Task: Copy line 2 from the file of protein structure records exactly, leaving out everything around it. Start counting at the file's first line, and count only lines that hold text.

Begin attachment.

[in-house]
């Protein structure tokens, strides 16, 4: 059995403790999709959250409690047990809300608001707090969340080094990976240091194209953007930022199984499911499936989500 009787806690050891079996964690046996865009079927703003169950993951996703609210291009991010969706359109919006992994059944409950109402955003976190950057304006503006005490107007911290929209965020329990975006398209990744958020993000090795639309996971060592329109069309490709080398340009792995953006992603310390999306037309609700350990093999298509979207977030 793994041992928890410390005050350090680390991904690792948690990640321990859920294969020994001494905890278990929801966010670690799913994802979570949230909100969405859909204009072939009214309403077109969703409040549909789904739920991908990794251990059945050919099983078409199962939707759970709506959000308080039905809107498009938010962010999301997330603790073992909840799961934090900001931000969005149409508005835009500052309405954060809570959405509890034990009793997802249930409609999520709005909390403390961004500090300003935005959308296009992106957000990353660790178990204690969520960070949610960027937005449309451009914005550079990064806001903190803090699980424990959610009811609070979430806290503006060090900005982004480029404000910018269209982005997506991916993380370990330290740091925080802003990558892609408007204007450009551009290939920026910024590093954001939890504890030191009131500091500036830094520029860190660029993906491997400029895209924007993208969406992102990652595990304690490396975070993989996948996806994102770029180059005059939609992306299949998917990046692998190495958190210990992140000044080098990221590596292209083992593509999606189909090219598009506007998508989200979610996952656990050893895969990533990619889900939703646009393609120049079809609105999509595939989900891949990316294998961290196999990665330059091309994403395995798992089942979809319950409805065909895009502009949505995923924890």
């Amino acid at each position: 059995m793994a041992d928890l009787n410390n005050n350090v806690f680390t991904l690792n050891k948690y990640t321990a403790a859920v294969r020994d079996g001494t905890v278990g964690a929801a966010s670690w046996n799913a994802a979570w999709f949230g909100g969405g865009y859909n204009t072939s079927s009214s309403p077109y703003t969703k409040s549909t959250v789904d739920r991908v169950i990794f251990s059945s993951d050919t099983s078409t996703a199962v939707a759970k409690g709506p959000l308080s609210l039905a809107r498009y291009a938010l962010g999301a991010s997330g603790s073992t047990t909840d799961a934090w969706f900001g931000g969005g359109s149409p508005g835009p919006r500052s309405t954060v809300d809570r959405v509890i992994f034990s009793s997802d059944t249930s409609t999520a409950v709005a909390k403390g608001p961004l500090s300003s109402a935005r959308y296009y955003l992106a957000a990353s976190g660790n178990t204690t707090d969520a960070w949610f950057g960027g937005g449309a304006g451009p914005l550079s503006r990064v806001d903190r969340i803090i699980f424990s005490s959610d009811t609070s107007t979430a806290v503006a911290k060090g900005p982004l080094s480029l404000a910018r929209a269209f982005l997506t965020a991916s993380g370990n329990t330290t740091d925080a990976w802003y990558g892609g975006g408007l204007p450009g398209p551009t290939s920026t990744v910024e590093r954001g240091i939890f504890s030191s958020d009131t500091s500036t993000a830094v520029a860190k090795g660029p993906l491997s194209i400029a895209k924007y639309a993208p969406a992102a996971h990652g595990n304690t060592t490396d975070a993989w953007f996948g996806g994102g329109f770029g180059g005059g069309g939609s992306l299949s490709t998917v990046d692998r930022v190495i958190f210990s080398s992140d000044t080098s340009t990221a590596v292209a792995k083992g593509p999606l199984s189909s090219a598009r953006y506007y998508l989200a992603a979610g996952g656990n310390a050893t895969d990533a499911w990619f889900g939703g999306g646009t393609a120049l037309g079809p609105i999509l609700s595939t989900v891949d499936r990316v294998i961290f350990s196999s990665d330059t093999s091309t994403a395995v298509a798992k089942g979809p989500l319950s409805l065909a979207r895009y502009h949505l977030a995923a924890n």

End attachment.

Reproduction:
């Protein structure tokens, strides 16, 4: 059995403790999709959250409690047990809300608001707090969340080094990976240091194209953007930022199984499911499936989500 009787806690050891079996964690046996865009079927703003169950993951996703609210291009991010969706359109919006992994059944409950109402955003976190950057304006503006005490107007911290929209965020329990975006398209990744958020993000090795639309996971060592329109069309490709080398340009792995953006992603310390999306037309609700350990093999298509979207977030 793994041992928890410390005050350090680390991904690792948690990640321990859920294969020994001494905890278990929801966010670690799913994802979570949230909100969405859909204009072939009214309403077109969703409040549909789904739920991908990794251990059945050919099983078409199962939707759970709506959000308080039905809107498009938010962010999301997330603790073992909840799961934090900001931000969005149409508005835009500052309405954060809570959405509890034990009793997802249930409609999520709005909390403390961004500090300003935005959308296009992106957000990353660790178990204690969520960070949610960027937005449309451009914005550079990064806001903190803090699980424990959610009811609070979430806290503006060090900005982004480029404000910018269209982005997506991916993380370990330290740091925080802003990558892609408007204007450009551009290939920026910024590093954001939890504890030191009131500091500036830094520029860190660029993906491997400029895209924007993208969406992102990652595990304690490396975070993989996948996806994102770029180059005059939609992306299949998917990046692998190495958190210990992140000044080098990221590596292209083992593509999606189909090219598009506007998508989200979610996952656990050893895969990533990619889900939703646009393609120049079809609105999509595939989900891949990316294998961290196999990665330059091309994403395995798992089942979809319950409805065909895009502009949505995923924890």